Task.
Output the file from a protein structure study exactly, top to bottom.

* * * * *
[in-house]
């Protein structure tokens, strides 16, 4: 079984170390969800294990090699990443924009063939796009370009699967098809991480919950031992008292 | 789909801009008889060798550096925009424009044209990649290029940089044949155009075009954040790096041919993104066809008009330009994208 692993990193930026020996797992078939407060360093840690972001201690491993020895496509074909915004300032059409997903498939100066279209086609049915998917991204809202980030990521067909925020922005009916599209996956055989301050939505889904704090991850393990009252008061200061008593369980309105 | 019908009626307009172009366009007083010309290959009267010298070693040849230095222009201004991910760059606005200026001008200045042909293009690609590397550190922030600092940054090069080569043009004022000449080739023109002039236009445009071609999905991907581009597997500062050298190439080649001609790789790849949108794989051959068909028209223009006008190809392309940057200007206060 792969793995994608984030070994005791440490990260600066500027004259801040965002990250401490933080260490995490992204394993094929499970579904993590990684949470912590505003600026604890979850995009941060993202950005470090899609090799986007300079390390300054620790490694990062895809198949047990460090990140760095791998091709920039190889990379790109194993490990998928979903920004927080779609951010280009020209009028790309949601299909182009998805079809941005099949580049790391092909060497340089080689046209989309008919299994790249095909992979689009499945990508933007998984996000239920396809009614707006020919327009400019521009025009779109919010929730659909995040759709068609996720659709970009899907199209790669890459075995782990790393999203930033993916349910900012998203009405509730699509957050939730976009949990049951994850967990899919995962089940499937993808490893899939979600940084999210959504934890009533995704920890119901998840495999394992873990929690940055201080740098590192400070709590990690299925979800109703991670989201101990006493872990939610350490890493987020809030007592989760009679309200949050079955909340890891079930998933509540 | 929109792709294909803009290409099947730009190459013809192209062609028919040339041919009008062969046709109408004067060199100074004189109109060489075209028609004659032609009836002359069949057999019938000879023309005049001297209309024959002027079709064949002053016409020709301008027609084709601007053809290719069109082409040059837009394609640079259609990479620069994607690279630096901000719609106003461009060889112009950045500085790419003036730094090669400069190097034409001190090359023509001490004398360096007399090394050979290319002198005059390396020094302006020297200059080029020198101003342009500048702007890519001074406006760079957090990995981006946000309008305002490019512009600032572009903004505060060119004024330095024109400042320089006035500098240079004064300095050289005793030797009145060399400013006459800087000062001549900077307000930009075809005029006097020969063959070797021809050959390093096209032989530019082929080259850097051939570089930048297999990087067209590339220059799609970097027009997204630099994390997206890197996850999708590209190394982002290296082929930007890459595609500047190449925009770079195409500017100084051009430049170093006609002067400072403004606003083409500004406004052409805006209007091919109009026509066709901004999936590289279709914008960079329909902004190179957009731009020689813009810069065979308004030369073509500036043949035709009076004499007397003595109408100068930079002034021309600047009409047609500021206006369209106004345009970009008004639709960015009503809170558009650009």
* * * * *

[in-house]
């Protein structure tokens, strides 16, 4: 079984170390969800294990090699990443924009063939796009370009699967098809991480919950031992008292 | 789909801009008889060798550096925009424009044209990649290029940089044949155009075009954040790096041919993104066809008009330009994208 692993990193930026020996797992078939407060360093840690972001201690491993020895496509074909915004300032059409997903498939100066279209086609049915998917991204809202980030990521067909925020922005009916599209996956055989301050939505889904704090991850393990009252008061200061008593369980309105 | 019908009626307009172009366009007083010309290959009267010298070693040849230095222009201004991910760059606005200026001008200045042909293009690609590397550190922030600092940054090069080569043009004022000449080739023109002039236009445009071609999905991907581009597997500062050298190439080649001609790789790849949108794989051959068909028209223009006008190809392309940057200007206060 792969793995994608984030070994005791440490990260600066500027004259801040965002990250401490933080260490995490992204394993094929499970579904993590990684949470912590505003600026604890979850995009941060993202950005470090899609090799986007300079390390300054620790490694990062895809198949047990460090990140760095791998091709920039190889990379790109194993490990998928979903920004927080779609951010280009020209009028790309949601299909182009998805079809941005099949580049790391092909060497340089080689046209989309008919299994790249095909992979689009499945990508933007998984996000239920396809009614707006020919327009400019521009025009779109919010929730659909995040759709068609996720659709970009899907199209790669890459075995782990790393999203930033993916349910900012998203009405509730699509957050939730976009949990049951994850967990899919995962089940499937993808490893899939979600940084999210959504934890009533995704920890119901998840495999394992873990929690940055201080740098590192400070709590990690299925979800109703991670989201101990006493872990939610350490890493987020809030007592989760009679309200949050079955909340890891079930998933509540 | 929109792709294909803009290409099947730009190459013809192209062609028919040339041919009008062969046709109408004067060199100074004189109109060489075209028609004659032609009836002359069949057999019938000879023309005049001297209309024959002027079709064949002053016409020709301008027609084709601007053809290719069109082409040059837009394609640079259609990479620069994607690279630096901000719609106003461009060889112009950045500085790419003036730094090669400069190097034409001190090359023509001490004398360096007399090394050979290319002198005059390396020094302006020297200059080029020198101003342009500048702007890519001074406006760079957090990995981006946000309008305002490019512009600032572009903004505060060119004024330095024109400042320089006035500098240079004064300095050289005793030797009145060399400013006459800087000062001549900077307000930009075809005029006097020969063959070797021809050959390093096209032989530019082929080259850097051939570089930048297999990087067209590339220059799609970097027009997204630099994390997206890197996850999708590209190394982002290296082929930007890459595609500047190449925009770079195409500017100084051009430049170093006609002067400072403004606003083409500004406004052409805006209007091919109009026509066709901004999936590289279709914008960079329909902004190179957009731009020689813009810069065979308004030369073509500036043949035709009076004499007397003595109408100068930079002034021309600047009409047609500021206006369209106004345009970009008004639709960015009503809170558009650009």